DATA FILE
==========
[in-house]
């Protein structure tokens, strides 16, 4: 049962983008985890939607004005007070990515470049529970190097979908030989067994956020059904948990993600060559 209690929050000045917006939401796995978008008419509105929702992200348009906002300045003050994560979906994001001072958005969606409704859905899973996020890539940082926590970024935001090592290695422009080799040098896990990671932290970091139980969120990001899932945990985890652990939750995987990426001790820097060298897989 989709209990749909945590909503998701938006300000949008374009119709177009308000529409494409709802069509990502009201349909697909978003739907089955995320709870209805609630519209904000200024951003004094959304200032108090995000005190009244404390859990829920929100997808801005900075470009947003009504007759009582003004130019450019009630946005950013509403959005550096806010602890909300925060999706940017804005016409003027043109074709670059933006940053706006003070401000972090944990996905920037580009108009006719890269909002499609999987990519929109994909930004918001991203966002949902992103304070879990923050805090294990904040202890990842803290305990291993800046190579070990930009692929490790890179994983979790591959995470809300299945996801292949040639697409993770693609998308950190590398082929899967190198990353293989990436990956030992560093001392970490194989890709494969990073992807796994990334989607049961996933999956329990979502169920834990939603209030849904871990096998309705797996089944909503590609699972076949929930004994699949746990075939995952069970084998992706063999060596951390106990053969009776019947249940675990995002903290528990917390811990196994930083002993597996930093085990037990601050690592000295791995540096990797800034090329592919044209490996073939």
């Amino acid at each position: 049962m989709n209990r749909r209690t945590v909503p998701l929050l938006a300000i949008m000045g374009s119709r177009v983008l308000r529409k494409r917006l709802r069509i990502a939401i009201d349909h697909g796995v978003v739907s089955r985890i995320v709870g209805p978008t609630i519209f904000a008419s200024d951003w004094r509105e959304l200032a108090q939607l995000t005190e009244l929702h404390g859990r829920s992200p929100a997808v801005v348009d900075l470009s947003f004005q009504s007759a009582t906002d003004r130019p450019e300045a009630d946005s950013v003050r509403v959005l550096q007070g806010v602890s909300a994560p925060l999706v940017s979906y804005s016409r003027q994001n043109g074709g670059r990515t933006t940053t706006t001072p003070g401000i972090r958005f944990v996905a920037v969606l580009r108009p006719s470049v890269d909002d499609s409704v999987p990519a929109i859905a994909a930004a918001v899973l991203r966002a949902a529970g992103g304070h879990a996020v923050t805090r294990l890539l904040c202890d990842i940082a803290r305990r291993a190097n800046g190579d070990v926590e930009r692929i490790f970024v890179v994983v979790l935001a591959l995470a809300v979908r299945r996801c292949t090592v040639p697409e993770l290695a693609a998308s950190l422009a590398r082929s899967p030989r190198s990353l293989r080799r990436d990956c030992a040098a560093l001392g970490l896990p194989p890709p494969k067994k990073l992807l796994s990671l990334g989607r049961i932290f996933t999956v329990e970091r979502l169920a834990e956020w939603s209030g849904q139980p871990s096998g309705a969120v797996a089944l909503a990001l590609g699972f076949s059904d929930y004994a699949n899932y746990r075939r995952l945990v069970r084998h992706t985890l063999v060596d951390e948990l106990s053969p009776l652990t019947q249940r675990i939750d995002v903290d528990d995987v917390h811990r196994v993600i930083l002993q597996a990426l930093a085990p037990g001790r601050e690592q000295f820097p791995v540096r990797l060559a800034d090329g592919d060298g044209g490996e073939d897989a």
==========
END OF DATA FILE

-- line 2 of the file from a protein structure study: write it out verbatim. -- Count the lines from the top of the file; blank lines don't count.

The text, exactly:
């Protein structure tokens, strides 16, 4: 049962983008985890939607004005007070990515470049529970190097979908030989067994956020059904948990993600060559 209690929050000045917006939401796995978008008419509105929702992200348009906002300045003050994560979906994001001072958005969606409704859905899973996020890539940082926590970024935001090592290695422009080799040098896990990671932290970091139980969120990001899932945990985890652990939750995987990426001790820097060298897989 989709209990749909945590909503998701938006300000949008374009119709177009308000529409494409709802069509990502009201349909697909978003739907089955995320709870209805609630519209904000200024951003004094959304200032108090995000005190009244404390859990829920929100997808801005900075470009947003009504007759009582003004130019450019009630946005950013509403959005550096806010602890909300925060999706940017804005016409003027043109074709670059933006940053706006003070401000972090944990996905920037580009108009006719890269909002499609999987990519929109994909930004918001991203966002949902992103304070879990923050805090294990904040202890990842803290305990291993800046190579070990930009692929490790890179994983979790591959995470809300299945996801292949040639697409993770693609998308950190590398082929899967190198990353293989990436990956030992560093001392970490194989890709494969990073992807796994990334989607049961996933999956329990979502169920834990939603209030849904871990096998309705797996089944909503590609699972076949929930004994699949746990075939995952069970084998992706063999060596951390106990053969009776019947249940675990995002903290528990917390811990196994930083002993597996930093085990037990601050690592000295791995540096990797800034090329592919044209490996073939």